The Holy Java

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Archive for May, 2011

Most interesting links of May

Posted by Jakub Holý on May 31, 2011

Recommanded Readings

Acceptance testing / Specification by example:

  • Gojko Adzic: Anatomy of a good acceptance test – an example of refactoring a bad acceptance test into a good one – good for learning about pitfalls and how a good one should look like
  • Gojko: Top 10 reasons why teams fail with Acceptance Testing – acceptance testing is great and brings lot of value but must not be underestimated; some of the problems are bad collaboration, focusing on “how” instead of “what,” confusing AT with full regression tests. Brief, worth reading.
  • Specification by Example: a love story (go directly to the PDF with the story): A nice, made-up story of going from low-level, workflow-based Selenium tests through similar Cucumber ones to true BDD tests describidng clearly what, not how – very well shows the point of specification by example and how it should (and should not) look like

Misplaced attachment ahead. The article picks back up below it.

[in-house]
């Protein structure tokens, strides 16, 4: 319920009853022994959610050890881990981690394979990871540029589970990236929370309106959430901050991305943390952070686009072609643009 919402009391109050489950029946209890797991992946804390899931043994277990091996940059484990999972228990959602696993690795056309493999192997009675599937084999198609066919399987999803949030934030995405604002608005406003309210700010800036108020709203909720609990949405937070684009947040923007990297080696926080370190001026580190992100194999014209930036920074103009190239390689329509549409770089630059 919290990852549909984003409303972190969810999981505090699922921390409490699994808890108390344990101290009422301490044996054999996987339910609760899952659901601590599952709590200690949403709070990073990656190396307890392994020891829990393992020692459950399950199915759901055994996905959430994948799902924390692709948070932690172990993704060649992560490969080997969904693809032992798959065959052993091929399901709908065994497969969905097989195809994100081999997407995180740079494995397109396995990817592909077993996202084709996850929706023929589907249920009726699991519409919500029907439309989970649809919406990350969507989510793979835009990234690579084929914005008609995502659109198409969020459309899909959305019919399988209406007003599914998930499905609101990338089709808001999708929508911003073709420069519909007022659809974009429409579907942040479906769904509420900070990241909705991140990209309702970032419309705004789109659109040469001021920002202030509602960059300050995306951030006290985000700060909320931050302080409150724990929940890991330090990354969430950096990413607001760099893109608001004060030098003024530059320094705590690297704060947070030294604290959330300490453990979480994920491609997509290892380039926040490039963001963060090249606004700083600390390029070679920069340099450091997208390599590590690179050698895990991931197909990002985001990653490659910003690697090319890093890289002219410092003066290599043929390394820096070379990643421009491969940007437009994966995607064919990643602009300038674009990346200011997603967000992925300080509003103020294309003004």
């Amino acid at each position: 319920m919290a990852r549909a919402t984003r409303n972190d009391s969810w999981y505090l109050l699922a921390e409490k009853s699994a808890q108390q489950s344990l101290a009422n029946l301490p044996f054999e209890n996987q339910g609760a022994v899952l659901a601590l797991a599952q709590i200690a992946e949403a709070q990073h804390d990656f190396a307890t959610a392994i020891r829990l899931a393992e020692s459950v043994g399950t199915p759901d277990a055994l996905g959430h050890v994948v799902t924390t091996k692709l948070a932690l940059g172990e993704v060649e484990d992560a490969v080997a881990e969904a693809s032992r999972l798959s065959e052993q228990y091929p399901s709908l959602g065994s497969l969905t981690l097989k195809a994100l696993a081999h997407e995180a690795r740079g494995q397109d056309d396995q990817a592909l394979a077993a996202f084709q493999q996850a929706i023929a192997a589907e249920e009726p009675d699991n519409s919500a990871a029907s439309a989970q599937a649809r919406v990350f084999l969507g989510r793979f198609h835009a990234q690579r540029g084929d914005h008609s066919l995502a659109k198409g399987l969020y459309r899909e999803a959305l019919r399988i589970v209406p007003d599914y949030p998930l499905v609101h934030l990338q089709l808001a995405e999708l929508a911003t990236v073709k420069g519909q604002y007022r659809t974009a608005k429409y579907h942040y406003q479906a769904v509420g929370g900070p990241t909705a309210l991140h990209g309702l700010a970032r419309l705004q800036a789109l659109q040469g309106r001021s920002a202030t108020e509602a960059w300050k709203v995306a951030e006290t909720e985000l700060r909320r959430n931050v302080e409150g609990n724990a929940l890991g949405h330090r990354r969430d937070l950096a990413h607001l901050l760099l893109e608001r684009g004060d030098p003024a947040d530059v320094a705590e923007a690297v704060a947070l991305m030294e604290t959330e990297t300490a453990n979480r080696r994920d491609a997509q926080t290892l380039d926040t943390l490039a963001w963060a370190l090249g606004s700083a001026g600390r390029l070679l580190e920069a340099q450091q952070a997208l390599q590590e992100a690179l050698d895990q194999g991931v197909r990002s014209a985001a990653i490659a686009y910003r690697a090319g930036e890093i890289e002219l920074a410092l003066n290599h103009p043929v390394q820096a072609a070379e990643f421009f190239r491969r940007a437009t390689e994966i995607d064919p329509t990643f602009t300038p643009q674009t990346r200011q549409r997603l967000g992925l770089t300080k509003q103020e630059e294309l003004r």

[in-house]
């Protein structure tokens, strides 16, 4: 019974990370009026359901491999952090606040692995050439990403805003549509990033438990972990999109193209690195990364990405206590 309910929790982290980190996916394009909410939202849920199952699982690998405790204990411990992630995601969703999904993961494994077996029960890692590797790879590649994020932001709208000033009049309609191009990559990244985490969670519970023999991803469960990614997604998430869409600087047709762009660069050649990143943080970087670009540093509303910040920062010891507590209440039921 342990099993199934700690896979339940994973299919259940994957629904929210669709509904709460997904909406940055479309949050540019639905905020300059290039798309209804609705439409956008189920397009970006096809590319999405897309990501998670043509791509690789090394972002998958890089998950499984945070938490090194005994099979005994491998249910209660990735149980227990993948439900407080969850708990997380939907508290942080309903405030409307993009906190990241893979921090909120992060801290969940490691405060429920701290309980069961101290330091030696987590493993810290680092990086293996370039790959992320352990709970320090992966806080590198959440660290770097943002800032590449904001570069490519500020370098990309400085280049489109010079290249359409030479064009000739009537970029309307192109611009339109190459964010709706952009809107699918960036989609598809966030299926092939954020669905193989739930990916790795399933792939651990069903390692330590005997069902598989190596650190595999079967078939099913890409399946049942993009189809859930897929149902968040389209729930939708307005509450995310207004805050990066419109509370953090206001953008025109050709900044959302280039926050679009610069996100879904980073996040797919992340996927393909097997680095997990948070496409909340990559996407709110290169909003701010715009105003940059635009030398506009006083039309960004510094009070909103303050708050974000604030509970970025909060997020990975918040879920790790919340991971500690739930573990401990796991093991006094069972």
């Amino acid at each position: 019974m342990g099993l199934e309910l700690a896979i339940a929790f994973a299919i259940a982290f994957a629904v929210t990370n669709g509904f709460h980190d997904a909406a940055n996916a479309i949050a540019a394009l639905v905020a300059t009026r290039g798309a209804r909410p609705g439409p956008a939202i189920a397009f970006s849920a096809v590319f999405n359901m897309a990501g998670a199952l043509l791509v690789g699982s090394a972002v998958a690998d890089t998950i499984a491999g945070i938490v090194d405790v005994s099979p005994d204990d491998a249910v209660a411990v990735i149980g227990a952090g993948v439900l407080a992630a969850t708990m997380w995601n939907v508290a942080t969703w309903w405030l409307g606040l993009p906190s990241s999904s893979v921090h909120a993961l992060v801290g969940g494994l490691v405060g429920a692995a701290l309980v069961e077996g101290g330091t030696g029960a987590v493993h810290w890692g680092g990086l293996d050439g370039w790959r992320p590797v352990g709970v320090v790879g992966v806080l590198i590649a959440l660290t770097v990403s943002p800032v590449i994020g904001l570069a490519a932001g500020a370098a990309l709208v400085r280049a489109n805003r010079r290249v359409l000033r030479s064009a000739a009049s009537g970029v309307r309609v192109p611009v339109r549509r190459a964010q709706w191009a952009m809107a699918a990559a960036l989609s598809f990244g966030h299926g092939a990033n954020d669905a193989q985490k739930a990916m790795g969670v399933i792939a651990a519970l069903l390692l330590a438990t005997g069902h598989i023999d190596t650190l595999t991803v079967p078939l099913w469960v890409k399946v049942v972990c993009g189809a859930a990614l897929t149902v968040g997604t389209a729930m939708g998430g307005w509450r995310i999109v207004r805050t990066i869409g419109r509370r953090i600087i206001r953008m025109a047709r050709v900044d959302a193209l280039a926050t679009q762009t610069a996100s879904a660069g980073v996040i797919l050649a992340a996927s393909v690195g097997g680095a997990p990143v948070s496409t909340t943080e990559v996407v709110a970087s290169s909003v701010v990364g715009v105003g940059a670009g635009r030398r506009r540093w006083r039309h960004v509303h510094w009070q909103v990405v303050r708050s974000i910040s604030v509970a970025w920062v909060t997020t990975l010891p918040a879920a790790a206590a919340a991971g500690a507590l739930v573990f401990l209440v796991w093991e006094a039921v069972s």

(Enterprise) Java best practices:

  •  Clean code, clean logs: 10 brief posts on logging best-practices – nothing really new here for me but in total it is a very good overview that every developer should know
  • Make Large Scale Changes Incrementally with Branch By Abstraction – Continuous integration doesn’t work well with branches but as this article shows, you can manage even large-scale refactorings without branches using “branch by abstraction,” an approach reminding me of Fowler’s “strangler application” (an incremental replacement of a legacy system). The idea is: 1. Create an abstraction over the part of code to be changed;  2. Refactor the code to use it; 3. Implement new functionality using the new way / step by step move old functionality too, the abstraction layer delegating either to the new or old implementation … . It may be more work but: 1) your software is always working and deliverable; 2) (side-effect) in the end it will be more decoupled